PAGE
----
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Academics - English Faculty & Staff

Academics - English Faculty & Staff

Eric Freeze

Picture of Freeze, Eric
Center Hall 311
Curriculum vitae

Eric Freeze is a tenured member of the English Department and has enjoyed becoming an integral part of Wabash campus. Besides teaching courses in creative writing and American literature, Dr. Freeze is involved with a number of campus organizations, including Sigma Tau Delta (the English honors society), the Malcolm X Institute for Black Studies, and various committees. He also organizes regular Ultimate Frisbee pickup games and enjoys participating in Intramural sports.

Before coming to Wabash, Eric Freeze taught for three years at Eureka College in Illinois. He completed his PhD at Ohio University in 2004. Classes with Freeze tend to be intense seminar-style discussions with a focus on literary theory and, of course, good literature. His interests are primarily in contemporary American and Canadian fiction, although he is also interested in film, gender criticism, comic books (specifically superhero tropes), and graphic novels. His creative writing classes have become campus favorites and he often challenges students with a variety of innovative (and sometimes unnerving) creative writing exercises. More detailed information about Dr. Freeze’s teaching is available at

Freeze’s other focus is research and writing. His stories, essays and translations have been published in a variety of literary journals including Boston Review, The Southern Review, New Ohio Review, and Tampa Review. His first book, a collection of short stories titled Dominant Traits, will be published in fall 2011 by Oberon Press. Future projects include a second collection of short stories, a book of essays about France and odd sports, and a superhero-themed literary anthology. He also recently received a Canada Council grant to work on a novel.

A Canadian, Freeze lives in Crawfordsville with his wife Rixa, also an academic, and their three children.


PhD in Fiction Writing: Ohio University, 2004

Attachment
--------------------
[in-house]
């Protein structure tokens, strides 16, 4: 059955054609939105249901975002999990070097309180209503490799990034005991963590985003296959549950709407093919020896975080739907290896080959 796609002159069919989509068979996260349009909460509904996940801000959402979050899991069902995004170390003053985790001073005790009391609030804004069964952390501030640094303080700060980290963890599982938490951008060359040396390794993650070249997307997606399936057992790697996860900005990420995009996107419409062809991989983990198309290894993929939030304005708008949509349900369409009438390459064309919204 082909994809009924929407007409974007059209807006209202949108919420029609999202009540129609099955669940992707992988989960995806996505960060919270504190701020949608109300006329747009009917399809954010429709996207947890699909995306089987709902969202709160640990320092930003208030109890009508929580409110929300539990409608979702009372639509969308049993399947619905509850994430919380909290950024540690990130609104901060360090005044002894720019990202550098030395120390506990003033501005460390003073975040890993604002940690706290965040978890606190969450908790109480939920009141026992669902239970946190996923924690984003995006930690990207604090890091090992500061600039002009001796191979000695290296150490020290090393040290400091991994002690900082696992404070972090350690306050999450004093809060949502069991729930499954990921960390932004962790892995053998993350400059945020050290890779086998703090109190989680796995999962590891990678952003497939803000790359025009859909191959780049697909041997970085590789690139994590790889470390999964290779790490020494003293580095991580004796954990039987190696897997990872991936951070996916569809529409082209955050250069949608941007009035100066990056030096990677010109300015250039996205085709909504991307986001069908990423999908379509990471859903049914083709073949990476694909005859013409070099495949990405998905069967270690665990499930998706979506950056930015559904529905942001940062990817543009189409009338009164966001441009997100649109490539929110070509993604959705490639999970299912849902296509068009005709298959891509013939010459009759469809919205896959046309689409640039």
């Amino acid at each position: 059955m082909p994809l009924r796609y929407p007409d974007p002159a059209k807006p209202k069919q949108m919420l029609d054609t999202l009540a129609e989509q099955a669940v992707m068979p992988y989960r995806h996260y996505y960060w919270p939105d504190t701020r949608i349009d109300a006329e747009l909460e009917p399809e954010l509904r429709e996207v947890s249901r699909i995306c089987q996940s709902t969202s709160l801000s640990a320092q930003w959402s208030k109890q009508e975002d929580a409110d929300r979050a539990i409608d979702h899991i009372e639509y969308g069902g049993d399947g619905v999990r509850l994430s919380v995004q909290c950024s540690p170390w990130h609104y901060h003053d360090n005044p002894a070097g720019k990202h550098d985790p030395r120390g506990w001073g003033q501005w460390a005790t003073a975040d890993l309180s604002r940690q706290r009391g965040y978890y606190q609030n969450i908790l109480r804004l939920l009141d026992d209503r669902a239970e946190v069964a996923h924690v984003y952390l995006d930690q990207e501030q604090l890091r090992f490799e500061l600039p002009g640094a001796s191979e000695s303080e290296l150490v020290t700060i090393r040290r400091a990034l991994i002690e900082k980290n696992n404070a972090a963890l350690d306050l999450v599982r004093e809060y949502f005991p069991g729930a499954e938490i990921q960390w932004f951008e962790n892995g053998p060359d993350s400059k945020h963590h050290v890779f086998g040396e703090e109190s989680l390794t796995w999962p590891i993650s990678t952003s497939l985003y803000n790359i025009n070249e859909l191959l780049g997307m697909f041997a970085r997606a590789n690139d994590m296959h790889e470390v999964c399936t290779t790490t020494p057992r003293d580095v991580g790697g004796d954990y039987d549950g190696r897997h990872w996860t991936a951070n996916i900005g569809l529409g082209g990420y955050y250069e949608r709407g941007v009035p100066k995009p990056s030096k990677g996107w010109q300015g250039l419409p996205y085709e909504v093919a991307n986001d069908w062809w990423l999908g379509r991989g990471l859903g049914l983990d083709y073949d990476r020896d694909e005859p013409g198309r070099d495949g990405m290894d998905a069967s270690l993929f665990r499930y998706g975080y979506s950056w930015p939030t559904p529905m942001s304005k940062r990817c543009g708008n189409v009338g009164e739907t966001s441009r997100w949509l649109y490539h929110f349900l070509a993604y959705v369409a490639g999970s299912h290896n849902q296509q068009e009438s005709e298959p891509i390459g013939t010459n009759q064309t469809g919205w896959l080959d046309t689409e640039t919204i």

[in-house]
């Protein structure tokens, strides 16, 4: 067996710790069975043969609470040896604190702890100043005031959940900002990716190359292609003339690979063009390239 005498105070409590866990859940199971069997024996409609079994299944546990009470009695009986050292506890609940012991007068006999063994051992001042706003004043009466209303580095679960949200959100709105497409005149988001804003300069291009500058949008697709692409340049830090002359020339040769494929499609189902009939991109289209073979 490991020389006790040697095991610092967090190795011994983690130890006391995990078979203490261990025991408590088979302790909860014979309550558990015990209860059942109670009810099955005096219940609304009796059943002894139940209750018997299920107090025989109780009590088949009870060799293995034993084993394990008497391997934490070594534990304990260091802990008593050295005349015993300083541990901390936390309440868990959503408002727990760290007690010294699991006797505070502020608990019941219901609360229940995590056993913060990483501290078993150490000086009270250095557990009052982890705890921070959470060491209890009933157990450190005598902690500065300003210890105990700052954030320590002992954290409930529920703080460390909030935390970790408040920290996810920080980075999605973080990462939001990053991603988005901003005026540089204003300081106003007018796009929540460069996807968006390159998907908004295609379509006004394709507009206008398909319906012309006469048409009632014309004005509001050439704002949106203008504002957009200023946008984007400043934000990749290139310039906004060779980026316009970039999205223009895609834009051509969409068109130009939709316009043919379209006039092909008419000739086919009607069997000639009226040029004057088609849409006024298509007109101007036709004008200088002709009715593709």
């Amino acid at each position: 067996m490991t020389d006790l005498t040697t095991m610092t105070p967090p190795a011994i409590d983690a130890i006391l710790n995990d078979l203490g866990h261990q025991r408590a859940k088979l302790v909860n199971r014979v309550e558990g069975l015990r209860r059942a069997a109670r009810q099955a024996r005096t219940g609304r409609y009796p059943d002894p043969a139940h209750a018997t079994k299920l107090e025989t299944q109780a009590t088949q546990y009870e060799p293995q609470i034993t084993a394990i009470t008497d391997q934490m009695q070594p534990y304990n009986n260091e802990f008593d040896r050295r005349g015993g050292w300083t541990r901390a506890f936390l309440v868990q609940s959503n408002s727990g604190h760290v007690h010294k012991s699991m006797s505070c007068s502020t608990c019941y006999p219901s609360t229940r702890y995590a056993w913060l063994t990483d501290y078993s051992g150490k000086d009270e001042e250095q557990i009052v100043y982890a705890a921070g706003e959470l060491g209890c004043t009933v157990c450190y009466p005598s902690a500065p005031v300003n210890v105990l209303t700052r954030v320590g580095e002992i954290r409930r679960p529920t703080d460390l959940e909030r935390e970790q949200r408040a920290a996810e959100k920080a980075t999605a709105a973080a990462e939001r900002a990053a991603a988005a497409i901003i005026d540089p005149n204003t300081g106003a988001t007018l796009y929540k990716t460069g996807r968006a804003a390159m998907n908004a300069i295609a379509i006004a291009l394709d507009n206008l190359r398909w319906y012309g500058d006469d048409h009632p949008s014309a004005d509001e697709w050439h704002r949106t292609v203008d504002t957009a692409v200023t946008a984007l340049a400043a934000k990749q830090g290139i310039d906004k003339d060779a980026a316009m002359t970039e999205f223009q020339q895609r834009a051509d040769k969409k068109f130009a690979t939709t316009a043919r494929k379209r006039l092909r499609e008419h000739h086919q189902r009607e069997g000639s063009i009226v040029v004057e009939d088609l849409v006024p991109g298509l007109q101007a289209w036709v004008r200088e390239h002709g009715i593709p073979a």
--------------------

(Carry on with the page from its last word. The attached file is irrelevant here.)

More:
MA in African American Literature: Brigham Young University, 2000
BA in English: Brigham Young University, 1998


ENG 220 - American Literature 1900-present. This is a survey course of literary authors and movements in the 20th and 21st centuries (offered every year)
ENG 110 - Intro to Creative Writing . This is a multi-genre course in creative writing where students produce their own fiction, creative nonfiction, and poetry (offered every year)
ENG 313 - Advanced Fiction Workshop. This is a workshopping course where students produce their own fiction and critique it in a roundtable discussion (offered every other year)

Other courses of interest:

ENG 210 - Special Topics in Creative Writing: Travel Writing. This was a workshopping course where students produced their own original travel narratives. An immersion course, English 210 included a trip to the US Virgin Islands.
ENG 497 - Senior Seminar in English: Contemporary Canadian Literature. This course examined the trends and movements among prominent contemporary Canadian authors such as Alice Munro, Carol Shields, Michael Ondaatje, and Yann Martel.
ENG 300 - Modernity in France and Spain. This was an immersion course covering expatriate American writers in the 20s and 30s. It included a week-long trip at the end of the semester to Paris and Madrid.
Freshman Tutorial: Men in Tights: Superheroes and Gender. This tutorial investigated the superhero trope in film, comic books, literature, video games, and graphic novels.


“Unmasking ‘The Iceman’: Web Surfing Simulacra.” May 2011. Canadian Literature Symposium. University of Ottawa, Ottawa, Canada.

“Comics, Cutting to Continuity, and Chiaroscuro: Teaching Metonymy in Fiction.” April 2010. Associated Writing Programs Pedagogy Forum. Denver, CO.

“The Fiction of Place: Expatriate Renderings of Canada South of the 49th Parallel.” March 2009. Canadian Literature Conference. University of Alberta, Edmonton, Canada.


Dominant Traits. Oberon Press, Ottawa, ON.

“Pictogram.” North Dakota Quarterly. 76.4

“Francis the Giant.” The Tampa Review. 41

“The Virgins.” Western Humanities Review.

“The Dummy.” Joyland (Feb 2011):

“Seven Little Stories about Sex.” The Chamber Four Fiction Anthology 2009/2010. Chamber Four. Boston, 2010.

“Seven Little Stories about Sex.” The Boston Review. 35.2 (March/April 2010): 37-40. :


“Carnecopia.” Flyway: Journal of Writing and Environment. 14.1 (Spring 2011, forthcoming).

“Bolt.” The Normal School. 6 (Spring 2011): 66-68.

“The Fiction of Place: Expatriate Renderings of Canada South of the 49th Parallel.” CLC Studies.  1.1 (Spring 2010): 124-128.


Recipient of 2011 Canada Council for the Arts grant for Writing

“Duplex.” Finalist for the 2010 Nathan Myerson Fiction Prize. 

“Bolt.” Winner of the 2010 Patricia Painton Scholarship to the Paris Writers Workshop

“Bolt.” Finalist for the 2010 Iowa Review Award in Creative Nonfiction

“Seven Little Stories about Sex.” Finalist for the 2009 Iowa Review Award in Fiction